'Modern Family' airs Apple-centric episode

modern family episode apple products orig mg_00003020
modern family episode apple products orig mg_00003020

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    'Modern Family' episode shot with Apple devices

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'Modern Family' episode shot with Apple devices 01:05

Story highlights

  • Wednesday's show was shot using all Apple products
  • Show's creator said it made sense as the series is shot digitally
  • He said no money changed hands with Apple, report says

(CNN)Talk about a "Modern Family."

Wednesday night's "Modern Family" was shot entirely using Apple products. Titled "Connection Lost," the episode revolved around the family communicating via all of Apple's devices -- iPhones, iPads and a MacBook.
During the ABC show, character Claire Dunphy uses her MacBook Pro to communicate with her family while sitting at Chicago's O'Hare International Airport. The New York Daily News reported that series creator Steve Levitan said the move made sense for the Emmy-winning show because "We shoot digitally anyway."
    "Our thinking was, why shoot the episode with our sophisticated and ridiculously expensive cameras, only then to have to run it through some process to make it look exactly like an iPhone?" Levitan asked.
    Product placement in television series is not new, but "Modern Family's" Apple-centric episode is the most extensive example to date.
    In a segment on ABC's "Good Morning America," Levitan promoted the episode and said it grew out of him FaceTiming with his daughter.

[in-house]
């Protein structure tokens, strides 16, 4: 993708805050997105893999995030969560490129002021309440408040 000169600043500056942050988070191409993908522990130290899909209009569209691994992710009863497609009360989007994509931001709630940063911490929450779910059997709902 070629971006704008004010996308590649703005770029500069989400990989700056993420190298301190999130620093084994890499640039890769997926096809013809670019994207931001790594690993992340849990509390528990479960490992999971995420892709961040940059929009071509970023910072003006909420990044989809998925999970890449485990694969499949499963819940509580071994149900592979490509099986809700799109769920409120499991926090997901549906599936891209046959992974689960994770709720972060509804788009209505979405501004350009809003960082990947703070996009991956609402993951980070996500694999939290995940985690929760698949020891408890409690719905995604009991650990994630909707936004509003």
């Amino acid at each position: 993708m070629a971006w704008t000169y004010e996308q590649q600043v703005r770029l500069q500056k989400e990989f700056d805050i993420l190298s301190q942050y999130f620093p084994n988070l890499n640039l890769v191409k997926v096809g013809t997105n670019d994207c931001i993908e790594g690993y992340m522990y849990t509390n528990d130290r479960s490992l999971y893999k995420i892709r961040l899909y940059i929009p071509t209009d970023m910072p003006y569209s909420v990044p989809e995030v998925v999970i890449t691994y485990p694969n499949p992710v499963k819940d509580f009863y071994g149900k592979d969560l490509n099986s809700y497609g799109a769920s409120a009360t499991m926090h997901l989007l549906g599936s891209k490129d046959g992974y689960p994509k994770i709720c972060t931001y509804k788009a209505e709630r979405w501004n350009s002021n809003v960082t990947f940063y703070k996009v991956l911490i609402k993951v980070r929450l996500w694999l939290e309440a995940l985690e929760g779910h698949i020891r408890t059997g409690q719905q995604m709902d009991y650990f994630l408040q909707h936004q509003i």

Rico Rodriguez, who plays Manny on the show, told "GMA" the episode was filmed over two days. It took cast members a little bit to catch on with the new way of filming, but it was fun, he said.
    "It takes a lot of work to do it, but if you do it, it's going to come out great," Rodriguez said.
    It's not the first time "Modern Family" had an Apple-friendly episode. A storyline during the first season about character Phil Dunphy (played by Ty Burrell) trying to get an iPad came under criticism as an endorsement for the company.
    But according to The Hollywood Reporter, the show received no money for either that episode or the one Wednesday night.
    "There's no product placement or anything," Levitan told the publication. "This just came from life, and it made sense."
    Mashable's Sandra Gonzalez wrote that the episode worked because -- despite the way the plot was told -- "the show didn't lose its core purpose: to tell a family story."
    "Bonus points to the writers for the great attention to detail," she wrote. "Almost everything about Claire's digital world seemed fleshed out, down to the previous communications with her children. If you looked at the history of Claire's text messages to Haley, there was one where she had simply written 'chicken and something,' which we can assume was in reply to a query about dinner. I love that stuff."